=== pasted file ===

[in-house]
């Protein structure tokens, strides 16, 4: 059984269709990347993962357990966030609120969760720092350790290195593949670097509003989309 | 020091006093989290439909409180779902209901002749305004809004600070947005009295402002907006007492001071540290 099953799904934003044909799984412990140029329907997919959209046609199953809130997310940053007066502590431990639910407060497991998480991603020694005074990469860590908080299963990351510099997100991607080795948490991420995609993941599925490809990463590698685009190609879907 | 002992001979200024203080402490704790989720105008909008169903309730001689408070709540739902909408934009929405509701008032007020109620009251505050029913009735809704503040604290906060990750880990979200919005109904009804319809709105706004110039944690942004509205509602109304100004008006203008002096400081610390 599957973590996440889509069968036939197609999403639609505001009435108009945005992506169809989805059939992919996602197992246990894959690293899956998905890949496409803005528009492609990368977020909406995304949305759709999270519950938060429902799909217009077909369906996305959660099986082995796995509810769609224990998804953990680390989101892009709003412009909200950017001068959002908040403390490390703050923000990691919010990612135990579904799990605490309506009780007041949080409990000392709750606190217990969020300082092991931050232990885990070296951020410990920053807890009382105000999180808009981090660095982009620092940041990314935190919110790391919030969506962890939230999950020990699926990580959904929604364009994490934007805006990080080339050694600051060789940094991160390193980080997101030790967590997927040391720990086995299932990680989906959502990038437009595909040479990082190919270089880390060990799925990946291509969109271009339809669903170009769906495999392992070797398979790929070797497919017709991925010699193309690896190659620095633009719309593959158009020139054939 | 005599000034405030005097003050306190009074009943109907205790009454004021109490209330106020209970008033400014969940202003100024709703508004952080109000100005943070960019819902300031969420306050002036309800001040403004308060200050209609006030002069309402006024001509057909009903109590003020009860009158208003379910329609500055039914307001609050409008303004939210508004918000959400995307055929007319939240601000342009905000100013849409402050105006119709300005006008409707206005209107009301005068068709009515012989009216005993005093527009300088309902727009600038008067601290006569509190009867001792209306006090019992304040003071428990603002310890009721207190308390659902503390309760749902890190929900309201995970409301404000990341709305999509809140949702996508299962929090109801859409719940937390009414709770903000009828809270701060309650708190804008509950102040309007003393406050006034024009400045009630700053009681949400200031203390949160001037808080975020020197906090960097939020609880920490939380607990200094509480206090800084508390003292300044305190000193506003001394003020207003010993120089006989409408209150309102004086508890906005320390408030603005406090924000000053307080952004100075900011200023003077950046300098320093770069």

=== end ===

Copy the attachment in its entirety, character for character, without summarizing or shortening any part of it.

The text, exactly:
[in-house]
């Protein structure tokens, strides 16, 4: 059984269709990347993962357990966030609120969760720092350790290195593949670097509003989309 | 020091006093989290439909409180779902209901002749305004809004600070947005009295402002907006007492001071540290 099953799904934003044909799984412990140029329907997919959209046609199953809130997310940053007066502590431990639910407060497991998480991603020694005074990469860590908080299963990351510099997100991607080795948490991420995609993941599925490809990463590698685009190609879907 | 002992001979200024203080402490704790989720105008909008169903309730001689408070709540739902909408934009929405509701008032007020109620009251505050029913009735809704503040604290906060990750880990979200919005109904009804319809709105706004110039944690942004509205509602109304100004008006203008002096400081610390 599957973590996440889509069968036939197609999403639609505001009435108009945005992506169809989805059939992919996602197992246990894959690293899956998905890949496409803005528009492609990368977020909406995304949305759709999270519950938060429902799909217009077909369906996305959660099986082995796995509810769609224990998804953990680390989101892009709003412009909200950017001068959002908040403390490390703050923000990691919010990612135990579904799990605490309506009780007041949080409990000392709750606190217990969020300082092991931050232990885990070296951020410990920053807890009382105000999180808009981090660095982009620092940041990314935190919110790391919030969506962890939230999950020990699926990580959904929604364009994490934007805006990080080339050694600051060789940094991160390193980080997101030790967590997927040391720990086995299932990680989906959502990038437009595909040479990082190919270089880390060990799925990946291509969109271009339809669903170009769906495999392992070797398979790929070797497919017709991925010699193309690896190659620095633009719309593959158009020139054939 | 005599000034405030005097003050306190009074009943109907205790009454004021109490209330106020209970008033400014969940202003100024709703508004952080109000100005943070960019819902300031969420306050002036309800001040403004308060200050209609006030002069309402006024001509057909009903109590003020009860009158208003379910329609500055039914307001609050409008303004939210508004918000959400995307055929007319939240601000342009905000100013849409402050105006119709300005006008409707206005209107009301005068068709009515012989009216005993005093527009300088309902727009600038008067601290006569509190009867001792209306006090019992304040003071428990603002310890009721207190308390659902503390309760749902890190929900309201995970409301404000990341709305999509809140949702996508299962929090109801859409719940937390009414709770903000009828809270701060309650708190804008509950102040309007003393406050006034024009400045009630700053009681949400200031203390949160001037808080975020020197906090960097939020609880920490939380607990200094509480206090800084508390003292300044305190000193506003001394003020207003010993120089006989409408209150309102004086508890906005320390408030603005406090924000000053307080952004100075900011200023003077950046300098320093770069």